China's mediation attempt in the Russia-Ukraine War
Cheng Li, director of the John L. Thornton China Center at the Brookings Institute, has the following observations about China and Ukraine:
Rather than siding with Russia, China wants to play an important mediating role. Relations between China and Ukraine are actually not so bad. Many Ukrainian scientists live and work in China. China's aerospace industry has benefited from them. China's first aircraft carrier was built in Ukraine. China is also providing humanitarian aid to Ukraine. But relations between China and Russia are also very good in some ways. It is above all the common enemy, the United States, that has brought Beijing and Moscow together. [my emphasis]
He sees the current calculation of the Chinese leadership in the Russia-Ukraine War this way:
China is suffering economically from the war. It also reinforces a current narrative that harms China: "Today there is war in Ukraine, tomorrow there is war in Taiwan." It sounds like an attack by China is already planned and inevitable. But this is not China's official policy. The view that the Cold War is back, i.e., a bloc led by China and allied with Iran, is also not in Beijing's interest. China is not interested in this kind of provocation. [my emphasis]
Policymakers have to take account of a country’s capabilities as well as its likely intent. And in something so complicated and important to China as Taiwan, there are a variety of possible actions and decisions that other countries also have to take into account in judgment China’s position and likely actions.
The reason why China has not condemned Russia for attacking Ukraine is that Beijing thinks, if we condemn Russia, we should also condemn NATO expansion. Of course, China doesn't want Russia to be completely defeated now, because if that happened, China could be next. This is the dilemma in which China finds itself.
Li warns against the US and China falling into a “a reaction spiral in which fear and hostility reinforce each other.“
A reasonable warning. We’ve been there before.
China’s leader Xi Jinping is currently undertaking a high-proifle mediation attempt between Russia and Ukraine.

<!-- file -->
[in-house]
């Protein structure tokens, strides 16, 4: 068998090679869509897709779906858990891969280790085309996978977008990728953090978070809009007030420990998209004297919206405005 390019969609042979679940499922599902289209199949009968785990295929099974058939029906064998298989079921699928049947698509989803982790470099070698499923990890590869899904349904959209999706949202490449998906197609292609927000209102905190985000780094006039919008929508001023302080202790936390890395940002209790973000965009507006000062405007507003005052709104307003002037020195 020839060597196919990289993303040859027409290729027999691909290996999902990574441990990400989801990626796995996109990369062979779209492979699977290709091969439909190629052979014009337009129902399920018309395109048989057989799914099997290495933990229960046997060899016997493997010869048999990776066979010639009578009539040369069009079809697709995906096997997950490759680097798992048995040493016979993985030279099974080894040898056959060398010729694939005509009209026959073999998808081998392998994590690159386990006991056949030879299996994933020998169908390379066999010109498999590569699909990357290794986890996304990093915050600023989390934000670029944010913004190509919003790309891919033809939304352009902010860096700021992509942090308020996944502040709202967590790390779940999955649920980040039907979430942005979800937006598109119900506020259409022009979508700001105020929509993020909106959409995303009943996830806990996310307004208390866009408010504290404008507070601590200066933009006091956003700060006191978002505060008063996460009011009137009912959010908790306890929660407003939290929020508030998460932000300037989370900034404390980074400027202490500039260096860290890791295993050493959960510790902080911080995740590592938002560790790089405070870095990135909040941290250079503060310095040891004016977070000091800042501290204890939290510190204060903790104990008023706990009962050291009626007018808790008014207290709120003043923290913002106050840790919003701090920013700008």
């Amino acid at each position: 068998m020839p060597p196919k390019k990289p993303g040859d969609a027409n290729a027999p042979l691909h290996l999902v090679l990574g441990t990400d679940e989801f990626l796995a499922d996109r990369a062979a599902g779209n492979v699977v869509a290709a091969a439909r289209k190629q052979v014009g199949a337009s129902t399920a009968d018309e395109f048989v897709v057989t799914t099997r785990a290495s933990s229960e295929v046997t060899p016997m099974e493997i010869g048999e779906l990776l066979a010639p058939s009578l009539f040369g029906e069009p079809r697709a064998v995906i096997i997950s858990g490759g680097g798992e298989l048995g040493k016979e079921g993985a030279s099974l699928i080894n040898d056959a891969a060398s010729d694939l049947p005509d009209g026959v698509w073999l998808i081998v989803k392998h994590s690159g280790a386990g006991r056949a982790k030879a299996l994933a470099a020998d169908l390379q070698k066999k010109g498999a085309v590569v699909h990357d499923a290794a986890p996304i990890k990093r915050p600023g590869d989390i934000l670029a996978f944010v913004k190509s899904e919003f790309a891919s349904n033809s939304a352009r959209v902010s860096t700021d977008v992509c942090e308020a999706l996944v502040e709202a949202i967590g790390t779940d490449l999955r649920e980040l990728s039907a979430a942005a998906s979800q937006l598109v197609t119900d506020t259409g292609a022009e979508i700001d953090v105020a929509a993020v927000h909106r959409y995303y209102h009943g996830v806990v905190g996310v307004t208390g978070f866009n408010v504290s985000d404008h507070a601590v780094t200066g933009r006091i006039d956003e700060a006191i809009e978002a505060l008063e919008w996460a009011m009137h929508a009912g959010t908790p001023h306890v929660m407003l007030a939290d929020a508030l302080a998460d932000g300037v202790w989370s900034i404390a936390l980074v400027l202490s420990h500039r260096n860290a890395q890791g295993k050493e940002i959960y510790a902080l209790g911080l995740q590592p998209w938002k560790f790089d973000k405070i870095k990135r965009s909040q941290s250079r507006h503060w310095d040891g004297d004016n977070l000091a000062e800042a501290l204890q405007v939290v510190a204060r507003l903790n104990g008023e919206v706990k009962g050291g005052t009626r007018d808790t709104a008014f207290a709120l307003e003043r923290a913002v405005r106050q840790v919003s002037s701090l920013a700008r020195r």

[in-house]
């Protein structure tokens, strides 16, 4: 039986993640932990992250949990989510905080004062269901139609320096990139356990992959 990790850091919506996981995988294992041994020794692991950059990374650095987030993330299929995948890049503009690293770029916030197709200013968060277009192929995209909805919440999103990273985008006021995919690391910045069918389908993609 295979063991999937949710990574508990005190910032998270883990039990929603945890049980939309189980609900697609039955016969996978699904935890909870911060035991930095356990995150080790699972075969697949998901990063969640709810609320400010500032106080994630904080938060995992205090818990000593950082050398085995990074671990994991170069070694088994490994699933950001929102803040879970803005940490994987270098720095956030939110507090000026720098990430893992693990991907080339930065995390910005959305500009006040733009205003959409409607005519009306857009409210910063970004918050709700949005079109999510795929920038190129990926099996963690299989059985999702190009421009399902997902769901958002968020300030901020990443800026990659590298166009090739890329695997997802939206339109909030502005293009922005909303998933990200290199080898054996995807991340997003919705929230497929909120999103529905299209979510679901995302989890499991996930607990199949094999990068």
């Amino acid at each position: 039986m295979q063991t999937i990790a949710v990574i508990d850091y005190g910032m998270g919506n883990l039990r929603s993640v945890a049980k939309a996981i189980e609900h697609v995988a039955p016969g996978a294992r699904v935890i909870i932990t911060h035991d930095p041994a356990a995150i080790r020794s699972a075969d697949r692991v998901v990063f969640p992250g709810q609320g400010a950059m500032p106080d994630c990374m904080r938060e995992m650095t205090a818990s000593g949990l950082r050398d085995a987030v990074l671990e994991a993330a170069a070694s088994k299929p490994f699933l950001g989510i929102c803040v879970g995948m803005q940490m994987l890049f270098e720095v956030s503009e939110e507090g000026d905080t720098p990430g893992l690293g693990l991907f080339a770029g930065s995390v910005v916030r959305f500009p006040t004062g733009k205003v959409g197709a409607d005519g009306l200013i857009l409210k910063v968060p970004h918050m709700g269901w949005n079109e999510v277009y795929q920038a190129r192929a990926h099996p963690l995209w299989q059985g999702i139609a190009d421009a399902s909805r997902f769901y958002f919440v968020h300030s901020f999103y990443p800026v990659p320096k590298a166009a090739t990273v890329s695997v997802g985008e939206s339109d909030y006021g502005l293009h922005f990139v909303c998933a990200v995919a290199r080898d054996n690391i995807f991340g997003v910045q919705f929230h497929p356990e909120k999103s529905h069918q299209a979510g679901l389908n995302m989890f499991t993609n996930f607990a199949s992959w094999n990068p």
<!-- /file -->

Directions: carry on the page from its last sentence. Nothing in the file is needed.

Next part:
Xi’s decision to seek an active role in the mediation process brings immense opportunities and risks for Beijing. Mediation could secure important diplomatic, geopolitical, and economic benefits for Chinese interests. On the other hand, Xi’s personal diplomacy could easily backfire, especially in Europe. While Xi has proved he is extraordinarily shrewd operator in Chinese domestic politics, the strongman’s heavy-handed diplomacy and idiosyncratic zero COVID policy raise doubts about his ability to play cards skillfully in Europe.
Xi’s aims in mediating Russia-Ukraine talks appear to be fivefold: establish China as a leading, potentially indispensable, diplomatic force; maintain Russian President Vladimir Putin atop the power vertical and ensure Russia’s continuing pro-Beijing alignment; prevent further deterioration to technological, political, and economic ties with Europe; create or exploit fissures within the Western alliance system and between the West and the developing world; and enable a more conducive external economic environment. Xi’s objectives are achievable, but often in clear tension with one another.[my emphasis]
Li, Chang (2023): „China ist in einem Dilemma“. taz 18.03.2023. <https://taz.de/China-Experte-ueber-Ukraine-und-Taiwan/!5920542/> (Accessed: 2023-19-03). Translation from the German are mine.
Webster, Joseph (2023): Xi Bets on His Own Personal Diplomacy in Russia, Ukraine. The Diplomat 03/15/2023. <https://thediplomat.com/2023/03/xi-bets-on-his-own-personal-diplomacy-in-russia-ukraine/> (Accessed 2023-19-03).